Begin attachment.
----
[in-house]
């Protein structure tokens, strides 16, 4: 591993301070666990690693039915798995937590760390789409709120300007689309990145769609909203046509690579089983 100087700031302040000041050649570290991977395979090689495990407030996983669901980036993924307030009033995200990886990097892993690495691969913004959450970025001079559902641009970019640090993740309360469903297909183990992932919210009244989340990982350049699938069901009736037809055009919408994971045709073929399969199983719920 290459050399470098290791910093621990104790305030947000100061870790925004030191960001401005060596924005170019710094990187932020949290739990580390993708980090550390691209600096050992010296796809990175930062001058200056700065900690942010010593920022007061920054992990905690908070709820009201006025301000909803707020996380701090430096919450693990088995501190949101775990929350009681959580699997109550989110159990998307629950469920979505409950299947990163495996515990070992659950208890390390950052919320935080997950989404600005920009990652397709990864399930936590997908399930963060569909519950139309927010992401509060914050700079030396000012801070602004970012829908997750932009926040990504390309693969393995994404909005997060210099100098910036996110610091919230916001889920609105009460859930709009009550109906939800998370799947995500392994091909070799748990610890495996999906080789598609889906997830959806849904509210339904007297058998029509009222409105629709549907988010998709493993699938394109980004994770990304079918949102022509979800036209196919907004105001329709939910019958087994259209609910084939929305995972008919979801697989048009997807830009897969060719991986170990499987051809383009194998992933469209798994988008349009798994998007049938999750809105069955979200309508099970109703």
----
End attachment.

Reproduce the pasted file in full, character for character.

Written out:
[in-house]
């Protein structure tokens, strides 16, 4: 591993301070666990690693039915798995937590760390789409709120300007689309990145769609909203046509690579089983 100087700031302040000041050649570290991977395979090689495990407030996983669901980036993924307030009033995200990886990097892993690495691969913004959450970025001079559902641009970019640090993740309360469903297909183990992932919210009244989340990982350049699938069901009736037809055009919408994971045709073929399969199983719920 290459050399470098290791910093621990104790305030947000100061870790925004030191960001401005060596924005170019710094990187932020949290739990580390993708980090550390691209600096050992010296796809990175930062001058200056700065900690942010010593920022007061920054992990905690908070709820009201006025301000909803707020996380701090430096919450693990088995501190949101775990929350009681959580699997109550989110159990998307629950469920979505409950299947990163495996515990070992659950208890390390950052919320935080997950989404600005920009990652397709990864399930936590997908399930963060569909519950139309927010992401509060914050700079030396000012801070602004970012829908997750932009926040990504390309693969393995994404909005997060210099100098910036996110610091919230916001889920609105009460859930709009009550109906939800998370799947995500392994091909070799748990610890495996999906080789598609889906997830959806849904509210339904007297058998029509009222409105629709549907988010998709493993699938394109980004994770990304079918949102022509979800036209196919907004105001329709939910019958087994259209609910084939929305995972008919979801697989048009997807830009897969060719991986170990499987051809383009194998992933469209798994988008349009798994998007049938999750809105069955979200309508099970109703």